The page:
Selling a home usually will cost you some money

This was originally published on Monday, March 23, 2015, in the Pacific Daily News.  Click here to subscribe to the PDN.

When you sell your home the money from the sale will help pay certain costs and fees. This should be factored in, especially if you plan on using the money to purchase another home.

• Commission: Real-estate professionals work on commission. It is the seller’s responsibility to pay the commission on the sale of the home. A typical commission is usually 4 to 6 percent.

• Mortgage: Unless your home is paid off and is free and clear of any liens, you are responsible for paying off all debts on your home. You cannot sell your home unless the property has a clear title. The money from the sale will pay off your original loan first. If you have a second mortgage, any money left will be used to pay it off. If the sale of your home is not enough to cover the complete amount of the second mortgage, you have several options.

The first option is a short sale. A short sale happens when both lending agencies agree to accept less than what is owed. Another option is converting the balance of your second mortgage into a line of credit or an unsecured loan.

Because you paid your loan off early you may have to pay a prepayment penalty. Your lending agency may also charge you a loan payoff fee for all the administrative work associated with the sale

• Recording fees: After your debts have been cleared and you have sold the property you will record this with a government agency. This agency may charge a fee to record and document these changes.

• Escrow fees: Escrow is when a third party is used to complete a monetary exchange between two parties. The buyer and seller sign a purchase agreement and the escrow starts. The escrow ensures all terms are met. The fees usually are paid based on a percentage of the sale price.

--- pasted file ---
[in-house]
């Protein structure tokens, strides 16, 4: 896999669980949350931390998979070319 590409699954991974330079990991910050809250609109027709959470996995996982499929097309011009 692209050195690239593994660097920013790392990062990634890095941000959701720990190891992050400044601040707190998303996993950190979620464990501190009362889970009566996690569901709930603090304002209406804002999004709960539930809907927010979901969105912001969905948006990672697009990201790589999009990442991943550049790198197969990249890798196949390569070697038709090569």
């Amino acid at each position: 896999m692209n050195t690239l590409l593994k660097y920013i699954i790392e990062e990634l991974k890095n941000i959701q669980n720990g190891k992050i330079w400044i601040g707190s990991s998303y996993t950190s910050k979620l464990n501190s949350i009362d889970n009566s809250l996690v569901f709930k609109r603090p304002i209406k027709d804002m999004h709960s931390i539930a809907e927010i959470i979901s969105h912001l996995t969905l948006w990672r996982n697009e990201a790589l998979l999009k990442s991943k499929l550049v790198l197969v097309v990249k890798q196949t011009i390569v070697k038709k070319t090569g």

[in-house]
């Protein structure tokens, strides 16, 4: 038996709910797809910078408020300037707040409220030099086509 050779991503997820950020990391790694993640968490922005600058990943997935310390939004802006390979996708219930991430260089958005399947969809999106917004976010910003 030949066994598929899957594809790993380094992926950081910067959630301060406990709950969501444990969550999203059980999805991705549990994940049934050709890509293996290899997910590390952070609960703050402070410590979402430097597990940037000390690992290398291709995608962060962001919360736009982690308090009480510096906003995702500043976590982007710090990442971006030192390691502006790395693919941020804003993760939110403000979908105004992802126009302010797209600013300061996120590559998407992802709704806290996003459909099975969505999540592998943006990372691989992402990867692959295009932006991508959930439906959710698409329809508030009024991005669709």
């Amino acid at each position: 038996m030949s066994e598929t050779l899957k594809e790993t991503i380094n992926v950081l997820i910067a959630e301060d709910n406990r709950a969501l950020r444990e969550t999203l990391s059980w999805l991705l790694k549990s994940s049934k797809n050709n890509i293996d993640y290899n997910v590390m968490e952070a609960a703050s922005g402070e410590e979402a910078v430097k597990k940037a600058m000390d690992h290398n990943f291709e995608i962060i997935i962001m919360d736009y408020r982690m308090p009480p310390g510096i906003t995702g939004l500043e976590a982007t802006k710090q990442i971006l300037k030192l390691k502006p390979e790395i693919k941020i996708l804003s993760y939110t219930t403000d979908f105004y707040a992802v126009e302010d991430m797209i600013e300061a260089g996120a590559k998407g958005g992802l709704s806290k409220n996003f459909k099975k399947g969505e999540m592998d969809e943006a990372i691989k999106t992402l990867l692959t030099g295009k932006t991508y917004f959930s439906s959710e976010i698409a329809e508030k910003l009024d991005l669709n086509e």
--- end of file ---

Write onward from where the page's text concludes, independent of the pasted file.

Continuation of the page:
• Title search fees/insurance: To ensure that the title is free and clear of any past liens or debts, a title company will research the property’s history through public records. A clear title gives you the legal right to sell the home. The title company offers insurance that their work is free of errors. If a lender is used to help buy a home, the buyer pays for a lender’s title insurance policy. A buyer or property owner may also purchase an owner’s title insurance policy. If an error occurs, the title company is responsible for compensation. Title fees and insurance costs are a onetime payment. A small payment now can save you big in the long run.

• Taxes: Because the selling of your home is an exchange of money for goods there may be taxes that you pay when transferring ownership of the home. If your property tax is not up to date you will have to pay the delinquent taxes and maybe late fees before you can sell the home.

• Notary fees: During the sale of your home you will be inundated with paperwork. Most are official documents and may need to be notarized. If you want official copies of all the paperwork have the documents notarized.

• Other expenses: As a seller you want to make your buyer happy. Sometimes it may mean going the extra mile. Buyers may ask for termite treatment and certification to empty a septic tank or new appliances. These requests must be met before the exchange of money happens so it will be out of pocket. Most of our homes may require painting or minor repairs even before you start the selling process. A little money spent sprucing up the home can translate into more money in your pocket later.

Michael Camacho is president and chief executive officer of Personal Finance Center. He has more than 20 years of experience in retail banking and at financial institutions in Guam and Hawaii. If there is a topic you’d like Michael to cover, please email him at and read past columns at the Money Matters blog at


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